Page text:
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Who is Top Dog?

I sat down to right this and thought of how the markets continued to sell off this week in the face of further bank closures.  So, it came as a bit of a surprise when I looked to see what the indices did this week only to discover that both the S&P 500 and Nasdaq are up for the week.  Based on the steady flow of negative news, and my internalizing of said news, I assumed things had gone much worse.  Only the Dow Jones Industrial Average is down this week and only a small amount at that.  This goes to show that the news does influence us for better or worse.  Had I not looked for myself, you couldn’t have convinced me two of the three major averages were up this week.  The moral of the story is, don’t let the news get you down.

Speaking of news, the big story this week was not one but two bank collapses.  Fear of contagion took hold this week as both First Republic Bank and then Credit Suisse began to falter.  In both cases, they were rescued, but not before a lot of speculation could take hold.  By the end of the week, First Republic was bailed out not by taxpayers, but instead by other banks.  In a move that one must assume the Federal Reserve orchestrated behind closed doors, eleven of the largest banks agreed to pony up $30 billion to shore up First Republic’s balance sheet.  As for the later, Credit Suisse received a $54 billion bailout by the Swiss central bank.  To provide a backstop for depositors, the Federal Reserve created a new bank term funding program to allow banks to borrow against their treasuries and mortgage-backed securities at par.  In its first week, $12B was borrowed using this facility.  It has not been reported which bank or banks have required a capital infusion.  Additionally, another $153 billion was borrowed from the Fed’s discount window this week by banks fearing depositors may come for their deposits too.  Are we out of the woods yet?  Probably not as far as investors are concerned, but it does appear financial structures are now in place that could lessen the impact and hopefully quell depositor fears.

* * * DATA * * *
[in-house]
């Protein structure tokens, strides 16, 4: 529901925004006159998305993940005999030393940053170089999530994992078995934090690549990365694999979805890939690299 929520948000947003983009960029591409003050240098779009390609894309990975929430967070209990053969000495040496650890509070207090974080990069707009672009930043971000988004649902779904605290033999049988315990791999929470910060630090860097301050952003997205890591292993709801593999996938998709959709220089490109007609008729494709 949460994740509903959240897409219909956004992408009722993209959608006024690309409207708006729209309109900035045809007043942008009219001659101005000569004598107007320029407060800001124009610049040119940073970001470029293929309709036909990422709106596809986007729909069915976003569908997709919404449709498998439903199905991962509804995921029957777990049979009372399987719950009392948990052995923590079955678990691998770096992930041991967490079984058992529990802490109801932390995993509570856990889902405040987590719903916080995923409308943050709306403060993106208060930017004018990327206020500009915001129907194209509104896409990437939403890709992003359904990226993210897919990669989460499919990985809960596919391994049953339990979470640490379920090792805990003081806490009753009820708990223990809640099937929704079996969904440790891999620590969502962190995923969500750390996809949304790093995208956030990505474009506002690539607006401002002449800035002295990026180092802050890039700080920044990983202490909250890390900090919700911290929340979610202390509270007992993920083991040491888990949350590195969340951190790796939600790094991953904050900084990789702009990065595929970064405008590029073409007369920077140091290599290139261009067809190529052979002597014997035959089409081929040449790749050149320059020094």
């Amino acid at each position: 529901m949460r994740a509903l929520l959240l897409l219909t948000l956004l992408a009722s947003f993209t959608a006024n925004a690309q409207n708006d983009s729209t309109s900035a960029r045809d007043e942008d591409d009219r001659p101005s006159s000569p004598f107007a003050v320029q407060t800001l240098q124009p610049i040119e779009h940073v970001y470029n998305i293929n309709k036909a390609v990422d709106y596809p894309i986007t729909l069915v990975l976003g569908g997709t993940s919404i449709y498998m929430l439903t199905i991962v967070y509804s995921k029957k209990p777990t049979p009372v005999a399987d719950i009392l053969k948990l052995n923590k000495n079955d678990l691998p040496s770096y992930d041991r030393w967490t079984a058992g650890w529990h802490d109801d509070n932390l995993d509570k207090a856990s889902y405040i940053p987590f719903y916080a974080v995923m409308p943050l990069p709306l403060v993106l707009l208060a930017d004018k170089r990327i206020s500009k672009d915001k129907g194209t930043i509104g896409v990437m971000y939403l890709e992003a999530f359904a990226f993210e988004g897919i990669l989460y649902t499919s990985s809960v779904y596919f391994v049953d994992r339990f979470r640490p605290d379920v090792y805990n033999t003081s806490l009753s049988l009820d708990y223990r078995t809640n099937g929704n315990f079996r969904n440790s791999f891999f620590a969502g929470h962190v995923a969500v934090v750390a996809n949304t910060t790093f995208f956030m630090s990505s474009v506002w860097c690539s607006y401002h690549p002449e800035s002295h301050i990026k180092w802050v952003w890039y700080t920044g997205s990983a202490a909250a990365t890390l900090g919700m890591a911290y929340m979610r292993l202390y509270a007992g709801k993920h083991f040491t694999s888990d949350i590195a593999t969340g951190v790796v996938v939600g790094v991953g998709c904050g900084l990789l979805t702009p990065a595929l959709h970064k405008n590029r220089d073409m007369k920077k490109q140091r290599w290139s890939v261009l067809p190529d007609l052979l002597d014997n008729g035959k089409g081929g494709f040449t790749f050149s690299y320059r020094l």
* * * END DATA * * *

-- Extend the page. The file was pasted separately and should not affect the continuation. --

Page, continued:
Let me quickly address the elephant in the room.  The actions this week once again have righted the ship, but do not fix the underlying problems.  While no one is keen to apply regulations in a free market, there are circumstances which warrant such actions.  In this case, taxpayer money was not used to bailout these banks, but the bailout itself creates a moral hazard in that banks will continue to do business as usual.  And by usual, I mean maximize shareholder profits using sometimes reckless means.  It would not have been out of the ordinary for SVB or First Republic to hedge its interest rate risk.  But in both cases, they made tragic errors of judgement, and possibly profit maximizing decisions, which would come back to haunt them.  I suggest if you have more than $250,000 with one bank, you should consider opening accounts at another bank to get under the $250,000 FDIC insurance limit.  While the Fed bailed out depositors above $250K this time, there is no guarantee they will do so again.

Recent events have compelled me to think about how our financial services industry is structured.  While I was a teenager during the savings and loan crisis in the early 1980’s, this week made me consider if history does in fact repeat.  While the two events are not exactly the same, the parallels are remarkable.  From 1980 to 1994, nearly 1,300 smaller, home loan-focused banks failed.  In retrospect, they failed because high inflation prompted the Federal Reserve to significantly increase interest rates.  The S&Ls were in the mortgage business, and when they made these loans they held them on their books.  As rates rose, those mortgages were worth less and less – a sort of corollary to the mortgage-backed and government securities sitting on SVB’s books.  One might say, history doesn’t repeat, but it does rhyme.  Regarding interest rates, the FOMC meets next week and will decide on Wednesday whether to raise rates again.  The odds are on a 0.25% hike, but at this point it is just as likely they pause given the turmoil with the banks.

In closing, I want to turn to something non-financial.  Let’s talk about something warm and fury.  I learned this week that for the first time in three decades, the U.S. has a new favorite dog breed, according to the American Kennel Club.  Adorable in some eyes, deplorable in others, the French bulldog became the nation’s most prevalent purebred dog last year, ousting the Labrador retriever which had held the top spot for 31 years.  The Frenchie has a distinctive look which has been bred for its pushed-face and perky ears.  For those who have one or know a Frenchie, it won’t come as a surprise that there is contentious debate regarding the breeding of these dogs and whether more exaggerated traits are causing unnecessary health problems for the breed.  However, there is something endearing about these animals which draw people to them.  If you’re looking for a purebred and want the latest new thing I think you’ve found it.  However, I’d be remiss if I didn’t suggest everyone consider adopting a dog (or cat) from their local animal shelter or Humane Society.  We’ve personally had great luck over the years with pets we’ve adopted from animal shelters.  Now you know. 

Bruce J. Mason, MBA